Guardians of the Galaxy (PS4) Review

After sadly steering clear of the Avengers game due to, well, everything I was sceptical when this was announced. Thankfully the reviews made sure to point out that it was a single player story driven experience free of all the daily challenges and micro-transactions of its bigger brother, and soon it was on sale at £38.99 so I snapped it up, and I’m glad I did. It’s a fun game but a great story, one that obviously takes most of its cues from the film series but does add in a few more Marvel comic characters and locations into the mix as well. Let’s take a look!


How do I live in a world where this is the second time Dweller-in-Darkness has appeared on this blog in the past two months, in two entirely different projects? Bizarre!

Guardians of the Galaxy was released worldwide on October 26th 2021 on the PS4/5, the XBOX One/Series X, the PC and oddly a Switch port, which I assume was quite the down-grade, visually.

Once again I got it for the PS4 because of the PS5’s scarcity meaning I haven’t got one yet and I refuse to pay silly money for not even that big of an upgrade… (though apparently would still pay a good chunk of money for not even that big of an upgrade… go figure!)


Star-Lord fantastically shoots a weird squid-thing in its massive eye.

While it would be easy to assume you take control of all five of the titular Guardians the gameplay, much like the narrative itself, is entirely focused on Peter Quill / Star-Lord. It’s a 3rd person adventure shooter, so while there are many scenes when you have to fight large amounts of enemies with your guns there are exploratory parts and some light puzzle solving. Star-Lord’s gun is not only single fire but you also unlock abilities so he can hover and shoot or unload a bunch of fire at once, plus as the game progresses he unlocks different modes for his gun in the form of Ice, Electric, Wind and Fire modes, all of which can not only effect certain enemies weak to certain elements but also allow more environmental puzzle solving (freezing water, restarting old tech via electricity, that sort of thing) Throw in some quick dodging, a shield that can recharge along with a bog-standard health bar and pick ups to refill them both and by himself Quill is a perfectly fine playable character, if not a little one dimensional in combat.

The big twist though is that in the middle of battle you also sort-of control the other four members in Gamora, Drax, Rocket and Groot. While the A.I. will do most of the work you have access to a wheel where you can pick their special moves and tell them when to do them. Just like Quill you can unlock them as well via Experience Points, allowing for more variety in combat as the game goes along. Well, sort of… most of each of their abilities are pretty similar to each other, Gamora is pretty much slash one enemy for a lot of damage, lots of enemies for less damage, just a couple of enemies for more shield damage (something like that, I basically never used it whatever it was) or hit one enemy several times for massive damage. Still, it’s fun, tying up an enemy with Groot’s roots then blowing them up with a Rocket grenade while flying about shooting things as Star-Lord is a great time, even if by the final stages it starts to feel a bit samey.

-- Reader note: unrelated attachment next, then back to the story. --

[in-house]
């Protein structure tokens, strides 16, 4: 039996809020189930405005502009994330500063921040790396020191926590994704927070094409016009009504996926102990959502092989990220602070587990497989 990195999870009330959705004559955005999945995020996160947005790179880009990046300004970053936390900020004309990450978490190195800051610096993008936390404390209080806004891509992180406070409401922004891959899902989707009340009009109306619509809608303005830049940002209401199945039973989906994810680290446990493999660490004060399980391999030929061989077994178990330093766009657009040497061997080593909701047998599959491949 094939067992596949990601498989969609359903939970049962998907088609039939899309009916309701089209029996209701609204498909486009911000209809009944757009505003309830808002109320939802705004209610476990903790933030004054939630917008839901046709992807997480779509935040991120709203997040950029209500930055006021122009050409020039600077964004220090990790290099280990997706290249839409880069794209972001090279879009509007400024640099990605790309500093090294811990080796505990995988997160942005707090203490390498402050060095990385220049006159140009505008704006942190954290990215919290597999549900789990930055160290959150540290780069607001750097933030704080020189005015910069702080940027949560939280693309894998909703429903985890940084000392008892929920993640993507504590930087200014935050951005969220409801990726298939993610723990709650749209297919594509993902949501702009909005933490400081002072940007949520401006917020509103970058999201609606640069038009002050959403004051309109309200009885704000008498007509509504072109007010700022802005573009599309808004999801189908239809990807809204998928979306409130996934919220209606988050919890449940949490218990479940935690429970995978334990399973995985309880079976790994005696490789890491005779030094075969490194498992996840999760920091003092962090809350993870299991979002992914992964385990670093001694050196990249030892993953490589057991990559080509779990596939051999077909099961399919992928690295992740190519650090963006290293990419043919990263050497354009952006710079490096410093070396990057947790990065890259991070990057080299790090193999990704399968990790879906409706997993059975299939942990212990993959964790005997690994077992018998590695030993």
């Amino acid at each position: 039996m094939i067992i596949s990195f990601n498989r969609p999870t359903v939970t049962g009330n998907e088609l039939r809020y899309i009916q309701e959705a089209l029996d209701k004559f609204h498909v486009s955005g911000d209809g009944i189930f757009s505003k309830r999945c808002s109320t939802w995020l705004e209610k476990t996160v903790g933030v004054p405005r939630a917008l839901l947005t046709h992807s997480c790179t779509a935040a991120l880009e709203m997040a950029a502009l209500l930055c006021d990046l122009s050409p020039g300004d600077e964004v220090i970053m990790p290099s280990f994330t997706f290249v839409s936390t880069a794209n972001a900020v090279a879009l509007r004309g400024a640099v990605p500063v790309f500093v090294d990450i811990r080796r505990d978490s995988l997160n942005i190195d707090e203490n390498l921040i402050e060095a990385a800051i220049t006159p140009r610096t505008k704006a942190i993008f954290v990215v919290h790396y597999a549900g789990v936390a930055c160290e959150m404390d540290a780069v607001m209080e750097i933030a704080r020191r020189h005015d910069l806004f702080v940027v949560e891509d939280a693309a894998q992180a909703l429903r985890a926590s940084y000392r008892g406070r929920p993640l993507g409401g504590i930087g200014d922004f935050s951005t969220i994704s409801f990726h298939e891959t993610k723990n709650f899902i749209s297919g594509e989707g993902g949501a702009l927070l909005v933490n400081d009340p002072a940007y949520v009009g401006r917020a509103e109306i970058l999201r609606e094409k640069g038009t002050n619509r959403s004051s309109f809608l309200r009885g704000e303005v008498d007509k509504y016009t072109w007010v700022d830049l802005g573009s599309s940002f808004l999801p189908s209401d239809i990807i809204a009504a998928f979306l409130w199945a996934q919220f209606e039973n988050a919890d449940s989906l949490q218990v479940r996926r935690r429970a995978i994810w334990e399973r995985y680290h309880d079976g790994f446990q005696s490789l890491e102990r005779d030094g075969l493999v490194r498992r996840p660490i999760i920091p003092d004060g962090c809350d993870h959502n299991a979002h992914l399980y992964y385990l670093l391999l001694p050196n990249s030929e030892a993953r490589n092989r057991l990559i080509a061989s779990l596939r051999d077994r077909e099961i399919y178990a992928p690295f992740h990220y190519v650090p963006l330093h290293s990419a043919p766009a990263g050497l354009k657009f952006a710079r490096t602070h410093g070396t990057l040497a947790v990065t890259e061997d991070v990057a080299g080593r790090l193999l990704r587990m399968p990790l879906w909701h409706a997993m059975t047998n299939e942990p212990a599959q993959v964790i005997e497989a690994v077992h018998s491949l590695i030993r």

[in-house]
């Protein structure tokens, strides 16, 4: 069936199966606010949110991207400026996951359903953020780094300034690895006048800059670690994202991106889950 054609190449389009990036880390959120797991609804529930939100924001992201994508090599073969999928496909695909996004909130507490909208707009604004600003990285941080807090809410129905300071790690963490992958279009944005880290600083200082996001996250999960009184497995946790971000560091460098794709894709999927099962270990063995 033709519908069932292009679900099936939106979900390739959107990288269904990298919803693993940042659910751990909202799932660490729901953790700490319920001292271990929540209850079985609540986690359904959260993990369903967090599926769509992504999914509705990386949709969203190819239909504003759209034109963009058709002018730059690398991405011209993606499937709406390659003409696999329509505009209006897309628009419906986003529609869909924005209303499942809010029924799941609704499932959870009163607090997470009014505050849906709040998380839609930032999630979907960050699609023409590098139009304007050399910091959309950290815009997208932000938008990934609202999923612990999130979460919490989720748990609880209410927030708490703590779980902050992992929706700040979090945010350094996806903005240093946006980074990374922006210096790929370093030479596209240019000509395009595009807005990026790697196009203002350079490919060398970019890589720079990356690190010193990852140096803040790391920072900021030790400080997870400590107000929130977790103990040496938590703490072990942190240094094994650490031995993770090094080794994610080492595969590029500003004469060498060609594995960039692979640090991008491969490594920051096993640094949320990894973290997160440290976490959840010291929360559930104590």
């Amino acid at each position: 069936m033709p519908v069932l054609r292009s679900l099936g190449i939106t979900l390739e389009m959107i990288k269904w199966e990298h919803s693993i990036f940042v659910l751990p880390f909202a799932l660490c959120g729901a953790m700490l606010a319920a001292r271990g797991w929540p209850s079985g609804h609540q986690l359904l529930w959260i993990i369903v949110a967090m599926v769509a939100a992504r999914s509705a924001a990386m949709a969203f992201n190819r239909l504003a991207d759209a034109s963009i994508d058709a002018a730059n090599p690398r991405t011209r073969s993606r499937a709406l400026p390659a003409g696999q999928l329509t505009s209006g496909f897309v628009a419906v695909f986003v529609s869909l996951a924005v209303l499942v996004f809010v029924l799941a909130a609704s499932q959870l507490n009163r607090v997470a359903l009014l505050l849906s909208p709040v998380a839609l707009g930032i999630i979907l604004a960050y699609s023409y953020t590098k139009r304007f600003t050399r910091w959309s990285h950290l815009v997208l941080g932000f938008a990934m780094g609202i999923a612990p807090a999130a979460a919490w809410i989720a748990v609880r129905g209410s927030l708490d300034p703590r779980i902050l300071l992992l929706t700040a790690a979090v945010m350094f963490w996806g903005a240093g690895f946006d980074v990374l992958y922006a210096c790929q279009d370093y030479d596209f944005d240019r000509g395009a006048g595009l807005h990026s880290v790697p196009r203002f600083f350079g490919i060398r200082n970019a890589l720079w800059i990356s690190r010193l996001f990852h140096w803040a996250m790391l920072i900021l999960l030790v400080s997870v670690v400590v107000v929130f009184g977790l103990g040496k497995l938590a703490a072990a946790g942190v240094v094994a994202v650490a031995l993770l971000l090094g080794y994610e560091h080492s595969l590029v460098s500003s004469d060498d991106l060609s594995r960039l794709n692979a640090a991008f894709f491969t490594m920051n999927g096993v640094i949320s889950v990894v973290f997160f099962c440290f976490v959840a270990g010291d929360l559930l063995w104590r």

See the words “got this” hanging above Gamora’s head? That means you take the right option with “got this” in it… Why are these even a thing again?

There is also a special “huddle” you can activate that with give you a first person view of the other team members who then say a few lines, some of which will appear in the background as writing, and then you chose one of two motivational speeches to fire them up. One speech will give everyone infinite use of their special abilities for a limited time while the other just ups Quill for a bit, but both play a classic 80s pop song in the background for the duration of the fight. Honestly the choice is completely unnecessary, the words in the background always correspond with words that appear in the right choice, so I only failed once and that one time was towards the end of the game when I guess I just wasn’t paying full attention. Still, beating up a load of aliens to the sound of “Don’t Worry Be Happy” by Bobby McFerrin was a surreal experience I won’t soon forget…

There are also situations where you can get different outcomes though they often make little difference in the long run, at most an extra cutscene during the final battle because someone you saved or convinced arrives whereas if you failed they, well, wouldn’t. There is constant and often very funny dialogue during times your exploring levels and sometimes a Guardians member will pose a question allowing you to pick from two or three options, though again they don’t make any difference to the game other than hearing different responses. Throw in a couple of ship combat levels and a healthy dose of collectables (especially alternate costumes for each Guardians member, some of which are based off obscure comic issues which is always fun) and that’s your lot. In between stages you can often just hang around the ship and talk to the other members or just play some tunes. Overall it’s a fun experience but I can’t help think that was less because of the gameplay and more the story and voice acting…